Michigan’s Foreclosure Redemption Laws and You

While the foreclosure crisis is largely in the past, foreclosure auctions are still a great way to obtain new investment properties at below-market prices. If you’re buying foreclosed property in Michigan, there are some new laws on the books that could save you from financial and emotional pain. On the flip side, if you are an owner whose property is entering foreclosure, the new laws in Michigan may help you hold on to your home.

Before we wade too far into the weeds, let’s clarify some terms:

Foreclosure is when a lender forces the sale of a borrower’s assets to cover a debt the borrower owes but can no longer pay. The most common example is a home foreclosure, where a bank forces the sale via auction of a borrower’s house, to cover an unpaid mortgage.

Redemption is when a borrower pays an amount equal to the highest bid at the foreclosure auction, plus interest and fees, thus regaining the auctioned assets. Redemption allows the foreclosed-upon owner to buy his property back before it is officially sold to the auction winner. The period between the auction and the transfer of the assets to the auction winner is the redemption period.

In Michigan, the redemption period for a foreclosed piece of real estate varies depending on the property in question. There are four cases:

  1. Abandoned property: one month
  2. Property with more than two-thirds of debt still owed: six months
  3. Property with less than two-thirds of debt still owed: twelve months
  4. Agricultural property: twelve months

Note that the above rules apply to properties with no more than four units. Residential property must be smaller than three acres, while agricultural property must be larger than three acres.

Note also that a foreclosed owner may occupy his foreclosed property until the redemption period ends. Any experienced real estate investor can spot the problem here: a tenant with nothing to lose and no intention to redeem has six months or more to strip all valuables from his foreclosed property. Since the property is still his until the end of the redemption period, the highest bidder at the auction has no choice but to sit and watch the foreclosed owner plunders the house.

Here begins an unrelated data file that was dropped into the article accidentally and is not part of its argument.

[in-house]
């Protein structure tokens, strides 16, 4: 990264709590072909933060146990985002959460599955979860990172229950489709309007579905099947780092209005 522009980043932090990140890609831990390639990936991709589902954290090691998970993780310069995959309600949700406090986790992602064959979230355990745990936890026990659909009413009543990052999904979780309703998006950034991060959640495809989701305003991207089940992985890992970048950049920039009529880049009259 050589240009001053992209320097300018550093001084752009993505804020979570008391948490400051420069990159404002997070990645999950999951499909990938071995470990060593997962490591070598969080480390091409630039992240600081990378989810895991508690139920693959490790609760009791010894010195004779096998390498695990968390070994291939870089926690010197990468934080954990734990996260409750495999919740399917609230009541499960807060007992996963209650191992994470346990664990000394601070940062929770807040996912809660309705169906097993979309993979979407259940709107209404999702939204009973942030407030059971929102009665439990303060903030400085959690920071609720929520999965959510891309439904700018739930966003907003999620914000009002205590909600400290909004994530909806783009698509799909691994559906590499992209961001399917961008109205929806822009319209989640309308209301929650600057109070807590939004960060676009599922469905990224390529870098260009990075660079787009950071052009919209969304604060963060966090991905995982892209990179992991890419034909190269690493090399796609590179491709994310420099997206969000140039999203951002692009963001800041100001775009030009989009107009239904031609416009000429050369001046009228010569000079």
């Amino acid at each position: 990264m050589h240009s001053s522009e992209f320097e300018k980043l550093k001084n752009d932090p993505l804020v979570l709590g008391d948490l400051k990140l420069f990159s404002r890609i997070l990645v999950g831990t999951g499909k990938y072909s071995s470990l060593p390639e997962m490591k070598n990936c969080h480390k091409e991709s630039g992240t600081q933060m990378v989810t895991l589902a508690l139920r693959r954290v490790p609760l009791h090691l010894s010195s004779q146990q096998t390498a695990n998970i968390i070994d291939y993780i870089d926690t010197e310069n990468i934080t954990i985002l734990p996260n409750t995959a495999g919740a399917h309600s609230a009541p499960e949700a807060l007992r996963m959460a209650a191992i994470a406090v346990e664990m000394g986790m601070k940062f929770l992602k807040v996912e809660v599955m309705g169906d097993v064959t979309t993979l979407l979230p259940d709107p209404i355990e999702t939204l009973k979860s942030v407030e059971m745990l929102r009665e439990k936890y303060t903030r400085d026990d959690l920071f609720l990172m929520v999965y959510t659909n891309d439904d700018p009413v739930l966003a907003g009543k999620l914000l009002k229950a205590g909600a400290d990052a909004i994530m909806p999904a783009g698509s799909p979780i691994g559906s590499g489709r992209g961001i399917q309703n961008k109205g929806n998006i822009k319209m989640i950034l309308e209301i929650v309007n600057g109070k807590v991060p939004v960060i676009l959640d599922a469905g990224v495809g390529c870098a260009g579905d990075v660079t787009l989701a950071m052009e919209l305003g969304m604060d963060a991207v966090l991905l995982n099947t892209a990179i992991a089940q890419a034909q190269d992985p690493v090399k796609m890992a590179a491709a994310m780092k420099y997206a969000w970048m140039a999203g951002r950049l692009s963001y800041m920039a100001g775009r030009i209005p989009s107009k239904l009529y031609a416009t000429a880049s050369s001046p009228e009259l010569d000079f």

So far, everything covered is part of Michigan’s Revised Judicature Act of 1961. Effective January 10th, 2014, Public Act 104 of 2013 amends and revises the RJA to help prevent house stripping by foreclosed owners. Specifically, the winning bidder has the right to inspect the house inside and out during the redemption period.

The law lists further specifics about the inspections, but here’s the upside: if the winning bidder finds damages to the property during an inspection, he can sue the foreclosed owner for possession of the property. Again, the law lists specifics about what constitutes damage. Further, I’m not giving legal advice, and you should always consult your attorney before taking legal action. However, I believe it’s important that everyone in the foreclosure process knows their rights.

At Castle, we take pride in being real estate experts. We’re always looking for new topics to address, so email us at team@entercastle.com with any subject you’d like to see us write about.

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